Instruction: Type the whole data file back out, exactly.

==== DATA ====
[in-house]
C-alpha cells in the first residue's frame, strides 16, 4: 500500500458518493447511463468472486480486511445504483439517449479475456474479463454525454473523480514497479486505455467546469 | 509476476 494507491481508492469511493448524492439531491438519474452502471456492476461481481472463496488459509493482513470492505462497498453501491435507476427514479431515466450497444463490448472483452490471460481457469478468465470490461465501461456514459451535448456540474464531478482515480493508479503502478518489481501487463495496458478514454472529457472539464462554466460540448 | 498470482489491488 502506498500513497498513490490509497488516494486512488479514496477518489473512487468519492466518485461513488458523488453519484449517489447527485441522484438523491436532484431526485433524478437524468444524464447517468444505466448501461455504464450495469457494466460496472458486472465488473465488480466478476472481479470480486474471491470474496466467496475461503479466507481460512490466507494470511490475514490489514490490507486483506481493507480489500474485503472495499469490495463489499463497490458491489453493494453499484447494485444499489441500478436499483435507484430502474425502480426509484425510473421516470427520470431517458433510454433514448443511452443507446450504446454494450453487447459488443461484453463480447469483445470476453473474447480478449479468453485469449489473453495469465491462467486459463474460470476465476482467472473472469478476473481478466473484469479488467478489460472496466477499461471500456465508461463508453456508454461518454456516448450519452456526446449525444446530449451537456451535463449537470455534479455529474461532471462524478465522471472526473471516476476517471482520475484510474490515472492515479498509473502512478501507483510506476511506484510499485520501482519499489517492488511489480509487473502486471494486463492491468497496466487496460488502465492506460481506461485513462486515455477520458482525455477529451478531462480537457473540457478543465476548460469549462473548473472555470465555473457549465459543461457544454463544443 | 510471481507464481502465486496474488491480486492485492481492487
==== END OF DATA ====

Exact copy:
[in-house]
C-alpha cells in the first residue's frame, strides 16, 4: 500500500458518493447511463468472486480486511445504483439517449479475456474479463454525454473523480514497479486505455467546469 | 509476476 494507491481508492469511493448524492439531491438519474452502471456492476461481481472463496488459509493482513470492505462497498453501491435507476427514479431515466450497444463490448472483452490471460481457469478468465470490461465501461456514459451535448456540474464531478482515480493508479503502478518489481501487463495496458478514454472529457472539464462554466460540448 | 498470482489491488 502506498500513497498513490490509497488516494486512488479514496477518489473512487468519492466518485461513488458523488453519484449517489447527485441522484438523491436532484431526485433524478437524468444524464447517468444505466448501461455504464450495469457494466460496472458486472465488473465488480466478476472481479470480486474471491470474496466467496475461503479466507481460512490466507494470511490475514490489514490490507486483506481493507480489500474485503472495499469490495463489499463497490458491489453493494453499484447494485444499489441500478436499483435507484430502474425502480426509484425510473421516470427520470431517458433510454433514448443511452443507446450504446454494450453487447459488443461484453463480447469483445470476453473474447480478449479468453485469449489473453495469465491462467486459463474460470476465476482467472473472469478476473481478466473484469479488467478489460472496466477499461471500456465508461463508453456508454461518454456516448450519452456526446449525444446530449451537456451535463449537470455534479455529474461532471462524478465522471472526473471516476476517471482520475484510474490515472492515479498509473502512478501507483510506476511506484510499485520501482519499489517492488511489480509487473502486471494486463492491468497496466487496460488502465492506460481506461485513462486515455477520458482525455477529451478531462480537457473540457478543465476548460469549462473548473472555470465555473457549465459543461457544454463544443 | 510471481507464481502465486496474488491480486492485492481492487